Should You Watch This Documentary About Schumann’s Mental Illness?

In April 2023, PBS’s long-running television series Great Performances released a new documentary called “Schumann: Genius and Madness.”

Robert Schumann, 1850

Robert Schumann, 1850 ©

This documentary is part of the miniseries Now Hear This, hosted by violinist and conductor Scott Yoo. Each episode features performances by Yoo and his musician friends as he learns more about the great composers.

Schumann is one of the most interesting composers in classical music history, and this documentary was thought-provoking. I knew as soon as I watched it that I wanted to share what I thought. Maybe you’ll want to check it out yourself.

Official Preview | Now Hear This “Schumann: Genius and Madness”

Here are my takeaways from “Schumann: Genius and Madness.”

1. It is a treat to see such a beautifully shot music history documentary.

Over the course of an hour, we see footage from Leipzig, Scotland, and the south of France.

More music documentaries should embrace the beauty of the geographic locations relevant to the music they’re covering!

2. It was great to see friend of the site Benjamin Appl, German baritone extraordinaire, who makes an appearance in the early part of the film.

3. The documentary introduces us to professor Richard Kogan in an engaging way. Initially he discusses neuroanatomy and the history of psychiatry, as well as the possibility that Schumann might have had bipolar disorder. He seems like the perfect guest for this subject matter…then the documentary reveals that, in addition to being a professor of psychiatry at Weill Cornell Medical Center, he is also a fabulous Juilliard-trained pianist!

Dr. Kogan returns throughout the documentary, to great effect. It’s a joy to hear from geniuses like this with such a hyper-specific expertise.

Did Schumann Have Bipolar Disorder?

4. The makeup of this documentary is intriguing. It’s not strictly a documentary, but it’s also not a concert film, either. This hybrid format suggests interesting ways to tell stories about music history.

5. A portion of the documentary follows Scott Yoo and cellist Bion Tsang as they prepare to make a new recording of the Schumann cello concerto.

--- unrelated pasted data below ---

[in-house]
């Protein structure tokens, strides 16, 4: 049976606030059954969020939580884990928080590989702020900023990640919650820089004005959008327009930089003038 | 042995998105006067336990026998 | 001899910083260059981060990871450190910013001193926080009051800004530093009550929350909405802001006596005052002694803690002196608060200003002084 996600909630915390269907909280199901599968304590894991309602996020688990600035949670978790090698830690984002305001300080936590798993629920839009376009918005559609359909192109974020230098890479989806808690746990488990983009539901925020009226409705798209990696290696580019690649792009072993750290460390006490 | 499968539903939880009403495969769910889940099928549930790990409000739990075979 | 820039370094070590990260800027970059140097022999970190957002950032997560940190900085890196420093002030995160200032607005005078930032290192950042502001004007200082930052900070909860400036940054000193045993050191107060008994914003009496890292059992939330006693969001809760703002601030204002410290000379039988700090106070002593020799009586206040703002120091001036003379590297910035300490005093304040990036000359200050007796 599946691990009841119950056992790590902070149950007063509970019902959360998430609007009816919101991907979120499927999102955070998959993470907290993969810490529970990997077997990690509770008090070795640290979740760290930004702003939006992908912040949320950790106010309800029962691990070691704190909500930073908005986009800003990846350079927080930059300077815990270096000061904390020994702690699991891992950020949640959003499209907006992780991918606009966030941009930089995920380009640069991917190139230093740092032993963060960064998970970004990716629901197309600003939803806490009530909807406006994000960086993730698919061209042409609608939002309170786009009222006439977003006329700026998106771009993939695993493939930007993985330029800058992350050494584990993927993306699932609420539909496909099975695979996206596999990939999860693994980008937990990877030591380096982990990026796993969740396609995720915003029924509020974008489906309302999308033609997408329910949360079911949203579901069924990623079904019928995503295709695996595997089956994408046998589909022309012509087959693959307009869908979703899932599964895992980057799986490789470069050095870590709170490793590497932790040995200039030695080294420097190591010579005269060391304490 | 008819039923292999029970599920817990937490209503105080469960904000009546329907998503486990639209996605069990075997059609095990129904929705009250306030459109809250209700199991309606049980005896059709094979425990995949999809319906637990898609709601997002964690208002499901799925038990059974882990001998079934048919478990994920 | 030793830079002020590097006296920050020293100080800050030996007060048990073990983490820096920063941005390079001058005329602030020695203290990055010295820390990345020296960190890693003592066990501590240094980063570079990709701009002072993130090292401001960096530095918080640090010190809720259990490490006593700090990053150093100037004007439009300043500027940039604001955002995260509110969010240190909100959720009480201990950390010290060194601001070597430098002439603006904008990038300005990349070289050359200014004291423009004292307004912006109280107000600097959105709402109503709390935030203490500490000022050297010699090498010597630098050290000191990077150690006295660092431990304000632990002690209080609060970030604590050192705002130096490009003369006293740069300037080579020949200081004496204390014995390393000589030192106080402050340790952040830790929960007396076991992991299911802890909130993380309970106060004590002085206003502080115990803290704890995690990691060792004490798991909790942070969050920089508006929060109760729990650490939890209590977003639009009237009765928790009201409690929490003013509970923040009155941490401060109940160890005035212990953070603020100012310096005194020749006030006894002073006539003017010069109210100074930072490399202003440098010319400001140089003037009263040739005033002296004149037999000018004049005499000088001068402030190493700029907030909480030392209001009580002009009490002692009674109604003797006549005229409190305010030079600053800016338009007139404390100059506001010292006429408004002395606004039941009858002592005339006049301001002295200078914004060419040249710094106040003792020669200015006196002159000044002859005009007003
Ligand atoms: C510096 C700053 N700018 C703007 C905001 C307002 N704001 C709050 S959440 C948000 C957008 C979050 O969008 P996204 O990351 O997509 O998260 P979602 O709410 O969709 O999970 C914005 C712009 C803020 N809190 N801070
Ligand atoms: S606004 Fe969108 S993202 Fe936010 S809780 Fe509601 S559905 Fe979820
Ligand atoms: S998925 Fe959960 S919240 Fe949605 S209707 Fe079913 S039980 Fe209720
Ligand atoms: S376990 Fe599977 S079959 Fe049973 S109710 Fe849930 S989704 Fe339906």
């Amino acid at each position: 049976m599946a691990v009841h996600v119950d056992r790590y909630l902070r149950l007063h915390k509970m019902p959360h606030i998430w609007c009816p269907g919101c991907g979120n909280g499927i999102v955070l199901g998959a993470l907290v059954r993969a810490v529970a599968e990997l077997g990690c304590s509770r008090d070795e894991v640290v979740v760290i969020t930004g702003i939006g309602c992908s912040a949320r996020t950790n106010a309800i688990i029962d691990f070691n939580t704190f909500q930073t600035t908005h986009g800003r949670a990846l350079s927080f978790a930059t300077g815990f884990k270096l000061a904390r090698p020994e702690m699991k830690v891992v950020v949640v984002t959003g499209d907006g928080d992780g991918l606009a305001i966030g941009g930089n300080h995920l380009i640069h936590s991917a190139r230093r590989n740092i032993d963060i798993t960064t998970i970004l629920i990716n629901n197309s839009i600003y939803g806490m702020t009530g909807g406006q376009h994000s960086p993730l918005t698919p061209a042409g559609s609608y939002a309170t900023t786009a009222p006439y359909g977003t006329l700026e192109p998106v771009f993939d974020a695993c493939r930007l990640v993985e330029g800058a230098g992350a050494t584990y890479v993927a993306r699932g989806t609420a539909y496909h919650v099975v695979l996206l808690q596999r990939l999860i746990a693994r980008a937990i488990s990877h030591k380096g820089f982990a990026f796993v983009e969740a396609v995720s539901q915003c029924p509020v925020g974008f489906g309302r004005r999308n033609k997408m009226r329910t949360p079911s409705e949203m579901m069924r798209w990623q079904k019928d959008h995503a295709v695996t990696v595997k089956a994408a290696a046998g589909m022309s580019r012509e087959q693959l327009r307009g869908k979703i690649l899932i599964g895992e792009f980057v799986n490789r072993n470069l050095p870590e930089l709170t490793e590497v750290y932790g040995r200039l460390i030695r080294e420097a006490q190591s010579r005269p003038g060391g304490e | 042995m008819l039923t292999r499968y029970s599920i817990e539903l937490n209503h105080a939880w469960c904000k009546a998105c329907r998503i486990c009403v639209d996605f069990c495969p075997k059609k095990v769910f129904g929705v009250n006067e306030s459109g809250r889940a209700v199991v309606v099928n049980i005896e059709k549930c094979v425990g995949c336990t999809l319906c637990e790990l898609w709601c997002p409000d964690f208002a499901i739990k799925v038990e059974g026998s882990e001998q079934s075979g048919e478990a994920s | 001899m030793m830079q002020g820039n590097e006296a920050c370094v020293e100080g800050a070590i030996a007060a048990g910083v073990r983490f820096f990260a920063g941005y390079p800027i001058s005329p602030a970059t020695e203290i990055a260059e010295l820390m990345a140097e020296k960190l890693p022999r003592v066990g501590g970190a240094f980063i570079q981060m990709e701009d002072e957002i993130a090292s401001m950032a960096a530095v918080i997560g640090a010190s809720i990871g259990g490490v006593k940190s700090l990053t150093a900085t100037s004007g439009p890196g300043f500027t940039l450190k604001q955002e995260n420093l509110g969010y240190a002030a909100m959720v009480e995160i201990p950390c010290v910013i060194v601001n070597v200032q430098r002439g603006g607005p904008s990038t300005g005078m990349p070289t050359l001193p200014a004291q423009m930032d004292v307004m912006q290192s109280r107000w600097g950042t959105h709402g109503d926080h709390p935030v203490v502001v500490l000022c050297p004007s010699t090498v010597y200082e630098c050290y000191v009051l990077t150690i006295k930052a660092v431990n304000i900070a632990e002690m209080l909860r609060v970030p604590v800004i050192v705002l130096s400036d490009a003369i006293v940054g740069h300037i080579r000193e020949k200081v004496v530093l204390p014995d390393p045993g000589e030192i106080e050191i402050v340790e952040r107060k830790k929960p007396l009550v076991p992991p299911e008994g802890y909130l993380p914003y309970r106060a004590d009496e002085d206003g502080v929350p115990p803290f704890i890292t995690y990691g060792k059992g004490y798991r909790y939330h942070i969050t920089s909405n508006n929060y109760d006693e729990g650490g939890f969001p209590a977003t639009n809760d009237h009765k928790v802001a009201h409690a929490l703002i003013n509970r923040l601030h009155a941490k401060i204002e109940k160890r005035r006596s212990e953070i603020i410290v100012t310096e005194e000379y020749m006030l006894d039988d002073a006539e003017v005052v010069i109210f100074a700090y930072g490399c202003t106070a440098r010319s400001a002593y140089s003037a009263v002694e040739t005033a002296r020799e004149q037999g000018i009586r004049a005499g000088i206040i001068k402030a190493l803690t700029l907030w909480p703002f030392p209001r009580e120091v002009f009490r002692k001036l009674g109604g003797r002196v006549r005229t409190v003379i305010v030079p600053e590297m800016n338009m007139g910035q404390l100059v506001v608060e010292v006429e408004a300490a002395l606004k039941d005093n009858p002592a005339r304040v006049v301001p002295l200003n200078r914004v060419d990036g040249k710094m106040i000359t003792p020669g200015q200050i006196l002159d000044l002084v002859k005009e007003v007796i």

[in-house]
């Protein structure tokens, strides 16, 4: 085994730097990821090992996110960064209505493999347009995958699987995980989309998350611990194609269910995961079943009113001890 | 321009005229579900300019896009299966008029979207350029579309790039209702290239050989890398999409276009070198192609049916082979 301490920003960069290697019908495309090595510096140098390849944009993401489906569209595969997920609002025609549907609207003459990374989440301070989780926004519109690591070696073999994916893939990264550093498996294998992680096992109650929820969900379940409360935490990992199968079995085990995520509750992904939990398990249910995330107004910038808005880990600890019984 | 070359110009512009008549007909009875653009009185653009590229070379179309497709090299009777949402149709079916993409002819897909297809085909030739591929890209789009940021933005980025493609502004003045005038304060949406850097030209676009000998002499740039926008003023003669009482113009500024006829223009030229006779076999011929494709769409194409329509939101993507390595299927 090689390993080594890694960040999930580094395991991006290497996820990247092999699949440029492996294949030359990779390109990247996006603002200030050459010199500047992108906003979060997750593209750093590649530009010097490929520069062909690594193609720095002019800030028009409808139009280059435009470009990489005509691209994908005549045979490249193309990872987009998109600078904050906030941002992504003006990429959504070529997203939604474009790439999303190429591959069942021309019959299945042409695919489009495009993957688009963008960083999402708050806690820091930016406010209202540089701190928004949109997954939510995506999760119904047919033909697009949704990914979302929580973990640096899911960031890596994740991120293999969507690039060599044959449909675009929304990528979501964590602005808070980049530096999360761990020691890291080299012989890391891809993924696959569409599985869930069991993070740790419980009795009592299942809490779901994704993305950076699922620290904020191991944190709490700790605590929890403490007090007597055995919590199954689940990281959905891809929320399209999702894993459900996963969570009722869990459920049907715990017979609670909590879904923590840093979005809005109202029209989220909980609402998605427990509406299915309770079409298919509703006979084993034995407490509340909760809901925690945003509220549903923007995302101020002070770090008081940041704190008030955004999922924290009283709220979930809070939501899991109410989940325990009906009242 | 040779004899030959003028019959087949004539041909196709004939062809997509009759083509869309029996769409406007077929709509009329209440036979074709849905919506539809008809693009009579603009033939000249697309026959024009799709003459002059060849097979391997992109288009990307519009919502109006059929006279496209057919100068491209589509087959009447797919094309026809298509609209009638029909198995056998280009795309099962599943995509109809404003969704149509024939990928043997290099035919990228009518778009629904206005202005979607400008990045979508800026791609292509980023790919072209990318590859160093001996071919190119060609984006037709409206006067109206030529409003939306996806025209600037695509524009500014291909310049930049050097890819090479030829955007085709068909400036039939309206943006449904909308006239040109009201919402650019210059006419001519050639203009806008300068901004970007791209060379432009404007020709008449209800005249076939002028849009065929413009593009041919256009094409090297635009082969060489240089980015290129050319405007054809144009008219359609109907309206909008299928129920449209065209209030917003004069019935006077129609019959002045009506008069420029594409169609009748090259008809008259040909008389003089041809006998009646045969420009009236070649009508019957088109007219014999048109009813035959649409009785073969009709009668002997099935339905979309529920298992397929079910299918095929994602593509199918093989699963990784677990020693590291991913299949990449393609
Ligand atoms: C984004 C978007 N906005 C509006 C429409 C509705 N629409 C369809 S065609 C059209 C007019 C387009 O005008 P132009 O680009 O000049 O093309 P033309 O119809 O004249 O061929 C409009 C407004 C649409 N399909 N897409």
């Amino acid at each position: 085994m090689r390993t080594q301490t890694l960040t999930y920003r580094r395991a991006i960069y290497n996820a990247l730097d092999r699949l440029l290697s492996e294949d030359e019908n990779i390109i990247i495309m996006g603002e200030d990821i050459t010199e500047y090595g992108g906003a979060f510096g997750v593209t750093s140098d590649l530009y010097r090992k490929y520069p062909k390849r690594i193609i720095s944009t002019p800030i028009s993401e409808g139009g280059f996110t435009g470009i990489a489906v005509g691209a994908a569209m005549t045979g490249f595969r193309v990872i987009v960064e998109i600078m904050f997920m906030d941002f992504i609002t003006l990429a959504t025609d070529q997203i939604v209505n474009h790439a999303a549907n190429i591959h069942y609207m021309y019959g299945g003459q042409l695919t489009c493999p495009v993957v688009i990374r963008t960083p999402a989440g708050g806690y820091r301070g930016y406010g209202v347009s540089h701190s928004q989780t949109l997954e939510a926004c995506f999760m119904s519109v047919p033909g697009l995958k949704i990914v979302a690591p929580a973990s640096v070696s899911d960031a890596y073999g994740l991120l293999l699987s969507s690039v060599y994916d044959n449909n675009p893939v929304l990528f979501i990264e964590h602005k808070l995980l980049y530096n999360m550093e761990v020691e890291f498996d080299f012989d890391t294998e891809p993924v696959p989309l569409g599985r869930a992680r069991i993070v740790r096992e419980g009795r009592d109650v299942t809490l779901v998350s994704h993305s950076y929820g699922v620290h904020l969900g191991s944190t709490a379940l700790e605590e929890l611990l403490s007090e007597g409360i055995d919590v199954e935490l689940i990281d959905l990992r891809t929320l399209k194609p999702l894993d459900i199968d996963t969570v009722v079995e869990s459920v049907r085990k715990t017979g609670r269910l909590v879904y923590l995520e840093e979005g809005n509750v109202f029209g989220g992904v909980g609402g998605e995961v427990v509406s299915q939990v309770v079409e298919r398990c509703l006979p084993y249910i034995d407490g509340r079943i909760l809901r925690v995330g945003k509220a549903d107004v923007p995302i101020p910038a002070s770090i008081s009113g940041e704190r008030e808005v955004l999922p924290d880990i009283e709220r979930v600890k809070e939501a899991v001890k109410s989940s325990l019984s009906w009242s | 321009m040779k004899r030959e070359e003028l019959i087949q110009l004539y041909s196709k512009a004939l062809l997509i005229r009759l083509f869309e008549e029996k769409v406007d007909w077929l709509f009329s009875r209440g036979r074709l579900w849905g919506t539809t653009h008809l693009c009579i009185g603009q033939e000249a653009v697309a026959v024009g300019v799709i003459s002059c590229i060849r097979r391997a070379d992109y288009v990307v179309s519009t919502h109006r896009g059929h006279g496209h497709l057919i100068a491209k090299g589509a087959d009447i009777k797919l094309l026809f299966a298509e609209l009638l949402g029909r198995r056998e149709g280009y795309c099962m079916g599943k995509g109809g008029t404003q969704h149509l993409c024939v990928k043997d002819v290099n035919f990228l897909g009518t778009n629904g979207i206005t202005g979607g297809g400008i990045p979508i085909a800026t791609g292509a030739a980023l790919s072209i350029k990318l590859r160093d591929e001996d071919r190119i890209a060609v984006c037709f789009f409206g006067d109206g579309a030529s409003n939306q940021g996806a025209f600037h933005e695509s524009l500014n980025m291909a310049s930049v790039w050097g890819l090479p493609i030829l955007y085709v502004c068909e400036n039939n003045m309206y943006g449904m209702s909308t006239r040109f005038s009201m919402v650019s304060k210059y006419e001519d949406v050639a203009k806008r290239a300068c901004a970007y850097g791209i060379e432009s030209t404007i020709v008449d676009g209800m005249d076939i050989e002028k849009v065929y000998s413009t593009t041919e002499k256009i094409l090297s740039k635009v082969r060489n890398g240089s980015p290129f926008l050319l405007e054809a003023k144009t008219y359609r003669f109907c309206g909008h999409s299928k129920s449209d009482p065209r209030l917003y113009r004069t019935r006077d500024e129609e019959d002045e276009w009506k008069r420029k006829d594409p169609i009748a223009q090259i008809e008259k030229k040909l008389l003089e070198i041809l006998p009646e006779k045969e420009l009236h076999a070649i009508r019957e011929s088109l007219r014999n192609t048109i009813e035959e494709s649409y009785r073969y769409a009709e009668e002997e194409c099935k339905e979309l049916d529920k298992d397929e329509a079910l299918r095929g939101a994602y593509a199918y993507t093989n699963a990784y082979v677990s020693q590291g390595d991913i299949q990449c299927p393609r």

Tsang mentions that he is working off a new version of the score that discards markings that were not originally in Schumann’s hand. The cameras then follow Tsang and Yoo as they rehearse their reimagined interpretation. Some of these conversations seem to be re-enactments staged for the cameras, but they were interesting anyway. I would love to learn more about these differences.

How Other Composers Changed Schumann’s Work

6. It was wonderful to see the filmmakers explore the connections between the arts. Yoo visits the facility in Arles, France, where van Gogh lived before his death, and then Glasgow to learn more about how Robert Burns’s struggles with mental health are reflected in his poetry.

The visit to Arles feels a bit shoehorned in, since Schumann and van Gogh had no direct connection.

But the Burns discussion with Dr. Moira Hansen in Scotland was very relevant. Hansen points out Schumann’s deep connection to Burns’s work, mentioning that he wrote settings of his poetry as a wedding gift. To then hear how Burns grappled with similar mental health issues to Schumann was thought-provoking.

7. In Leipzig, Yoo, Kogan, and other musicians gather at the University of Leipzig’s Instrument Museum to examine a piano from Schumann’s lifetime constructed by a maker named Johann Nepomuk Tröndlin.

It was fascinating to observe things like the instrument’s tone quality, the noise that the damper pedal made, and to hear feedback from Kogan and another musician about how difficult – or at least different! – this instrument is to play, compared to a modern grand piano.

Schumann’s 78 Key Piano

8. It was deeply moving to hear the piano quartet performed in the Schumanns’ Leipzig lodgings, in the same room where Clara Schumann and Mendelssohn and so many others visited.

Again, I would love to see more documentaries that feature the locations where original performances took place.

9. Now for a couple of downsides. Unfortunately, I felt an undercurrent of “othering” people with mental illness throughout the documentary.

Host and guests theorize multiple times that Schumann might have had bipolar disorder. But nobody with bipolar disorder was interviewed, and none of the musicians spoke about their own mental health struggles, if they’ve ever had any.

Failing to talk to people in the arts with firsthand experience of mental illness might continue the stigma of openly discussing it.

10. I also think the documentary skirts the edge of a dangerous takeaway: that suffering is desirable or even necessary to create good work. Writers, musicians, and artists of all kinds should never be made to feel like they can only fulfill their potential when they’re unhappy or ill.

To be fair, nobody ever comes out and says that people with mental illness are more creative than others, or that a composer’s suffering is a necessary ingredient for great art. But at times the documentary seems to insinuate it.

That said, all in all, I would recommend checking out “Schumann: Genius and Madness.” It’s beautifully shot, thoughtfully constructed, and there are some really interesting ideas in it that will stick with you the next time you listen to Schumann’s music.

Here’s the page for Now Hear This on Amazon, where you can buy the episode.

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